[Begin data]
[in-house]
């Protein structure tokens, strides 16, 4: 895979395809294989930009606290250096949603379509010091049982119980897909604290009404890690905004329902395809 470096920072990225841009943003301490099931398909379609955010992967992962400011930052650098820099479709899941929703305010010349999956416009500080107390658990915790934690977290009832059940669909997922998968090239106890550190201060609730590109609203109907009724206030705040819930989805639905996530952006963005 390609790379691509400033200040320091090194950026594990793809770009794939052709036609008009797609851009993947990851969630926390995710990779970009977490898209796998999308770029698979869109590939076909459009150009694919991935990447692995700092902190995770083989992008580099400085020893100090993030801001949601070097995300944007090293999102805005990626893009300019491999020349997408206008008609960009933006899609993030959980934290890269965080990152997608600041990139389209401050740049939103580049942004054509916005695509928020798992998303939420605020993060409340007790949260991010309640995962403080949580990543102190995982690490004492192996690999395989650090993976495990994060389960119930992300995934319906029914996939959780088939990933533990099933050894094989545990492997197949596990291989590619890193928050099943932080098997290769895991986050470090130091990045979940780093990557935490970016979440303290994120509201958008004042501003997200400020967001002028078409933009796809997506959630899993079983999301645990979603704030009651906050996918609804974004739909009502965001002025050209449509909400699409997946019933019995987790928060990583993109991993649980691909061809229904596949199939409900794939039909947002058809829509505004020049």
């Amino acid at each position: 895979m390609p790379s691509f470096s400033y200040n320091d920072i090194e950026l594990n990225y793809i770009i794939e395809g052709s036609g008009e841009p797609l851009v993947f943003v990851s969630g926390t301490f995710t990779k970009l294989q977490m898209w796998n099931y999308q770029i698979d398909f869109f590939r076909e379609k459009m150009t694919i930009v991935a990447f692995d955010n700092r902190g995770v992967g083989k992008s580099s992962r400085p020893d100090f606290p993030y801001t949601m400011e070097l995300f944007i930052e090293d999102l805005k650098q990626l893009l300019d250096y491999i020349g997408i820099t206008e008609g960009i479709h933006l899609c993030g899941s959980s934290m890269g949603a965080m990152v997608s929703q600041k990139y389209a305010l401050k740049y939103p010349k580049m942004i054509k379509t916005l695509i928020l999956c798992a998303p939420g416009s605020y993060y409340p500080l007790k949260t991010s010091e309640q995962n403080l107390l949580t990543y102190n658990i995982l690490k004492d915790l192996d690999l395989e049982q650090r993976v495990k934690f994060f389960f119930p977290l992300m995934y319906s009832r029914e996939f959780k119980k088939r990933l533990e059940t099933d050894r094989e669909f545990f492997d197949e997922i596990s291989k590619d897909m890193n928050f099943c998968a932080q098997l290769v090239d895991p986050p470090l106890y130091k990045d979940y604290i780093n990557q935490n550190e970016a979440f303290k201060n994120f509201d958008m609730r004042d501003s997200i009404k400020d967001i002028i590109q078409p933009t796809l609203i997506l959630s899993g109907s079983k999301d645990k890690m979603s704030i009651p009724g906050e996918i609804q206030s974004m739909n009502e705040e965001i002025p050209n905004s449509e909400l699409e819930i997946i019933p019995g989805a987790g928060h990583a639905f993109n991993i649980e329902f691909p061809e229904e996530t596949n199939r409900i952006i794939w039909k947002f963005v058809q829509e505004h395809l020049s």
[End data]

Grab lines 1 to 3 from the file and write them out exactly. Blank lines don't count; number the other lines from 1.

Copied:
[in-house]
């Protein structure tokens, strides 16, 4: 895979395809294989930009606290250096949603379509010091049982119980897909604290009404890690905004329902395809 470096920072990225841009943003301490099931398909379609955010992967992962400011930052650098820099479709899941929703305010010349999956416009500080107390658990915790934690977290009832059940669909997922998968090239106890550190201060609730590109609203109907009724206030705040819930989805639905996530952006963005 390609790379691509400033200040320091090194950026594990793809770009794939052709036609008009797609851009993947990851969630926390995710990779970009977490898209796998999308770029698979869109590939076909459009150009694919991935990447692995700092902190995770083989992008580099400085020893100090993030801001949601070097995300944007090293999102805005990626893009300019491999020349997408206008008609960009933006899609993030959980934290890269965080990152997608600041990139389209401050740049939103580049942004054509916005695509928020798992998303939420605020993060409340007790949260991010309640995962403080949580990543102190995982690490004492192996690999395989650090993976495990994060389960119930992300995934319906029914996939959780088939990933533990099933050894094989545990492997197949596990291989590619890193928050099943932080098997290769895991986050470090130091990045979940780093990557935490970016979440303290994120509201958008004042501003997200400020967001002028078409933009796809997506959630899993079983999301645990979603704030009651906050996918609804974004739909009502965001002025050209449509909400699409997946019933019995987790928060990583993109991993649980691909061809229904596949199939409900794939039909947002058809829509505004020049």
């Amino acid at each position: 895979m390609p790379s691509f470096s400033y200040n320091d920072i090194e950026l594990n990225y793809i770009i794939e395809g052709s036609g008009e841009p797609l851009v993947f943003v990851s969630g926390t301490f995710t990779k970009l294989q977490m898209w796998n099931y999308q770029i698979d398909f869109f590939r076909e379609k459009m150009t694919i930009v991935a990447f692995d955010n700092r902190g995770v992967g083989k992008s580099s992962r400085p020893d100090f606290p993030y801001t949601m400011e070097l995300f944007i930052e090293d999102l805005k650098q990626l893009l300019d250096y491999i020349g997408i820099t206008e008609g960009i479709h933006l899609c993030g899941s959980s934290m890269g949603a965080m990152v997608s929703q600041k990139y389209a305010l401050k740049y939103p010349k580049m942004i054509k379509t916005l695509i928020l999956c798992a998303p939420g416009s605020y993060y409340p500080l007790k949260t991010s010091e309640q995962n403080l107390l949580t990543y102190n658990i995982l690490k004492d915790l192996d690999l395989e049982q650090r993976v495990k934690f994060f389960f119930p977290l992300m995934y319906s009832r029914e996939f959780k119980k088939r990933l533990e059940t099933d050894r094989e669909f545990f492997d197949e997922i596990s291989k590619d897909m890193n928050f099943c998968a932080q098997l290769v090239d895991p986050p470090l106890y130091k990045d979940y604290i780093n990557q935490n550190e970016a979440f303290k201060n994120f509201d958008m609730r004042d501003s997200i009404k400020d967001i002028i590109q078409p933009t796809l609203i997506l959630s899993g109907s079983k999301d645990k890690m979603s704030i009651p009724g906050e996918i609804q206030s974004m739909n009502e705040e965001i002025p050209n905004s449509e909400l699409e819930i997946i019933p019995g989805a987790g928060h990583a639905f993109n991993i649980e329902f691909p061809e229904e996530t596949n199939r409900i952006i794939w039909k947002f963005v058809q829509e505004h395809l020049s």